Ingredients in Monster Energy Drinks

Updated April 17, 2017

Monster Energy Drink is an energy drink that has increased in popularity and can be found in most gas stations, convenience stores and grocery stores. The ingredients in Monster Energy Drinks account for this boost in energy. Substances like caffeine, inositol and guarana are some of the active ingredients in Monster that help make the drink what it is.


Carnitine is a nutrient naturally found in the body. It helps the body transform fat into energy. L-carnitine is the most inexpensive form of carnitine. A 2007 study published in the "American Journal of Clinical Nutrition" shows that supplements of this nutrient can help reduce fatigue, making it a useful ingredient in Monster Energy Drinks.


Caffeine is a mild stimulant found in a variety of forms, most commonly in coffee, tea, soft drinks and energy drinks, like Monster. It stimulates the central nervous system, producing a temporary increase in energy and alertness, and can improve coordination.


Inositol, or vitamin Bh, is a form of sugar that the body naturally creates from glucose. Its purpose is to improve functioning of the muscles, nerves and brain. It has been used to treat a few conditions, including depression.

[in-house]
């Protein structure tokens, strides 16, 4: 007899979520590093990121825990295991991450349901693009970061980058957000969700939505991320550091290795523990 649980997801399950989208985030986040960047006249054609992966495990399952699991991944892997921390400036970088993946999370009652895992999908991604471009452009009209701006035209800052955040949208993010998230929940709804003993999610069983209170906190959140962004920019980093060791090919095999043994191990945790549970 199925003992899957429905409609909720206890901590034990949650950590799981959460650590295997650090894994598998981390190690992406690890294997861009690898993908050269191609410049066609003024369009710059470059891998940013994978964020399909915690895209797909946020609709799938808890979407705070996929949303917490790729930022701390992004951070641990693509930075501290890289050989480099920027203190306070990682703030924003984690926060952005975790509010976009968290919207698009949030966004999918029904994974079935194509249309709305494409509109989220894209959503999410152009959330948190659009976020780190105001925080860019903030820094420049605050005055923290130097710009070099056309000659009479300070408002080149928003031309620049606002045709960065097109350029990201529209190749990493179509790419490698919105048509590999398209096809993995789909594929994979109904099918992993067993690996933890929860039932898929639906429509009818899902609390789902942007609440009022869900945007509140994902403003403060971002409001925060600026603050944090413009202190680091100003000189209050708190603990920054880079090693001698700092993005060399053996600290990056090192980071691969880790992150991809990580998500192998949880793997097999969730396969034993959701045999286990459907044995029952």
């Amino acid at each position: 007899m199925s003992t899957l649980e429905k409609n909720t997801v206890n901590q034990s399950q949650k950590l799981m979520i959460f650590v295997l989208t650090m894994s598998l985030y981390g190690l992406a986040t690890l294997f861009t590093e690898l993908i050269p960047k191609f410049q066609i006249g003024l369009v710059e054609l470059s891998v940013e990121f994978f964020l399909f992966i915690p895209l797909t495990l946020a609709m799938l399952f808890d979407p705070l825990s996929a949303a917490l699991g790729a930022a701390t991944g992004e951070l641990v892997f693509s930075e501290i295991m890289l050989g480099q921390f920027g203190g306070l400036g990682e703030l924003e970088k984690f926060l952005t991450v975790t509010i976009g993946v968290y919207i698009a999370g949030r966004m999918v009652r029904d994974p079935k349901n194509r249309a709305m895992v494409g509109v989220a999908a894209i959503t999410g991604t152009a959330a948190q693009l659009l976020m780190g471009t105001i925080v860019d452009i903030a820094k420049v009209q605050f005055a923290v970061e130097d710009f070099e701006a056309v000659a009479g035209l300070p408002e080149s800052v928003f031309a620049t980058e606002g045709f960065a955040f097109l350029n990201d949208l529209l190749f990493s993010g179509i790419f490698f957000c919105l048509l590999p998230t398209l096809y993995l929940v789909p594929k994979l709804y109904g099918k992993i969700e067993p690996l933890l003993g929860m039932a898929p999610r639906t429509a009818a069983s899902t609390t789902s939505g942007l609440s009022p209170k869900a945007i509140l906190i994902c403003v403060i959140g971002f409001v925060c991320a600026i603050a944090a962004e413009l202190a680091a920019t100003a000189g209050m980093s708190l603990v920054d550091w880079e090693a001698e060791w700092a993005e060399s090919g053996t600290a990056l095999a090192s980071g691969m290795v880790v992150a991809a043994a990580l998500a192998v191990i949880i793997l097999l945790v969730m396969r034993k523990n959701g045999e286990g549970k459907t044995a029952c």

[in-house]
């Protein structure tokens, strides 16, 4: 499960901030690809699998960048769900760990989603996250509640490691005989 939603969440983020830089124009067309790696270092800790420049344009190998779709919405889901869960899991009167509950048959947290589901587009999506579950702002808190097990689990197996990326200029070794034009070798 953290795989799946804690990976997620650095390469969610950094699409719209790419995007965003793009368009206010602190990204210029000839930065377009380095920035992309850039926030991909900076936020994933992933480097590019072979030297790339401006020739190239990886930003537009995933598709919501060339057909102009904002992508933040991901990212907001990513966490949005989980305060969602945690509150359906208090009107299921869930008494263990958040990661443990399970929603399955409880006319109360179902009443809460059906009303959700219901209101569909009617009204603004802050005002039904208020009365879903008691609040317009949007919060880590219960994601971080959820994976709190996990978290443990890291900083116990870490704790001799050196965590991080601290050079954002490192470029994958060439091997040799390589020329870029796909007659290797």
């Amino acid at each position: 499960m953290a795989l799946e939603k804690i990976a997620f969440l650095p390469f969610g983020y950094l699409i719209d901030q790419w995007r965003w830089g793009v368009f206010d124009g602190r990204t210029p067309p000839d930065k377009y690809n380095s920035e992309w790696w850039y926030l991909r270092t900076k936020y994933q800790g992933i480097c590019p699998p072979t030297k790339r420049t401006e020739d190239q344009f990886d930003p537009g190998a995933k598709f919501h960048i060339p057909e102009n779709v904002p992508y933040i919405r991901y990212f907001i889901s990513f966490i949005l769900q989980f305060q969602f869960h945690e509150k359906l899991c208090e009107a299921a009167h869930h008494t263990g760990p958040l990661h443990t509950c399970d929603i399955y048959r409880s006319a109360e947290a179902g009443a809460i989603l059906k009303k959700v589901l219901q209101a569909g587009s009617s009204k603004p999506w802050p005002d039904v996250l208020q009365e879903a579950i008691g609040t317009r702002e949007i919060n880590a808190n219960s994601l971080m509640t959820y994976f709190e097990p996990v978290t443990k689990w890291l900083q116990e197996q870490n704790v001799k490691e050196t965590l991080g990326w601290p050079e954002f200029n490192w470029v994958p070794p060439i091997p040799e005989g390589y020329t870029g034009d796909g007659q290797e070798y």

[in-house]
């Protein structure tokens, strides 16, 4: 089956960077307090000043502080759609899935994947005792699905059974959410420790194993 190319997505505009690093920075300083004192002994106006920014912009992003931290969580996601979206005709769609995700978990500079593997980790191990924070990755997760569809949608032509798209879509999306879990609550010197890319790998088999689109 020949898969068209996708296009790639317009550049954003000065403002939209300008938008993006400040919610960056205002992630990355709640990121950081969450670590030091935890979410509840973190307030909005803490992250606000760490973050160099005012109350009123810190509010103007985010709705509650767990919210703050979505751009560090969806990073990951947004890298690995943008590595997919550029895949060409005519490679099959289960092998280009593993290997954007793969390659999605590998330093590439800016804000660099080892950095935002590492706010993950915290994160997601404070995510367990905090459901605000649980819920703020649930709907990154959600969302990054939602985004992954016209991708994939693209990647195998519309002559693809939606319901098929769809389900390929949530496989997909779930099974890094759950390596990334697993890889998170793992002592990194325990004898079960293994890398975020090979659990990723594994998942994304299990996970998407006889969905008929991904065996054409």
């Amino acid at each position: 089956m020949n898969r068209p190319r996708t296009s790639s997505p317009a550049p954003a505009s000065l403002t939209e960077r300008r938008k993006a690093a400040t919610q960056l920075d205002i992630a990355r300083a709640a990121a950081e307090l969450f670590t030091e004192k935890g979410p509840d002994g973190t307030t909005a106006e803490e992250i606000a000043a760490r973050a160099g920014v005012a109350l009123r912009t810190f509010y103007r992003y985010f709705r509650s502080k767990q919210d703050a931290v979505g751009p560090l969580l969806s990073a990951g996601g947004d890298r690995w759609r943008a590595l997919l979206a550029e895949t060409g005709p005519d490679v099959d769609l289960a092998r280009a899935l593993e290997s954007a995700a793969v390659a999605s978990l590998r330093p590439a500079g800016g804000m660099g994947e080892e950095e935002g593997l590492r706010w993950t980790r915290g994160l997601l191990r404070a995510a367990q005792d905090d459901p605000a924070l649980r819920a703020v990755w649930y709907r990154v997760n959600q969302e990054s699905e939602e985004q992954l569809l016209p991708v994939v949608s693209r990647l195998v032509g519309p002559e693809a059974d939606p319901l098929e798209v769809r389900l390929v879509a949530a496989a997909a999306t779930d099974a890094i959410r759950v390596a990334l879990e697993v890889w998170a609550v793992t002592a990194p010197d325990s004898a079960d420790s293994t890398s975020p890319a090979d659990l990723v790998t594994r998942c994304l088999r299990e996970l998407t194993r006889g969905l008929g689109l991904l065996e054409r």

Glucose, or sugar, is a simple carbohydrate that travels through the bloodstream and provides our body with instant energy. Included in Monster Energy Drinks, glucose provides this energy rush, also known as a "sugar rush," to the body. Beware, however, because too much glucose can have the opposite effect on the body.


Guarana is similar to caffeine since it stimulates the central nervous system, giving the body a boost in energy and alertness. The difference between the two stimulants is that guarana is a slower-releasing stimulant, giving a longer-lasting effect than caffeine provides.

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About the Author

William Jackson has written, reported and edited professionally for more than 10 years. His work has been published in newspapers, magazines, scholarly journals, high-level government reports, books and online. He holds a master's degree in humanities from Pennsylvania State University.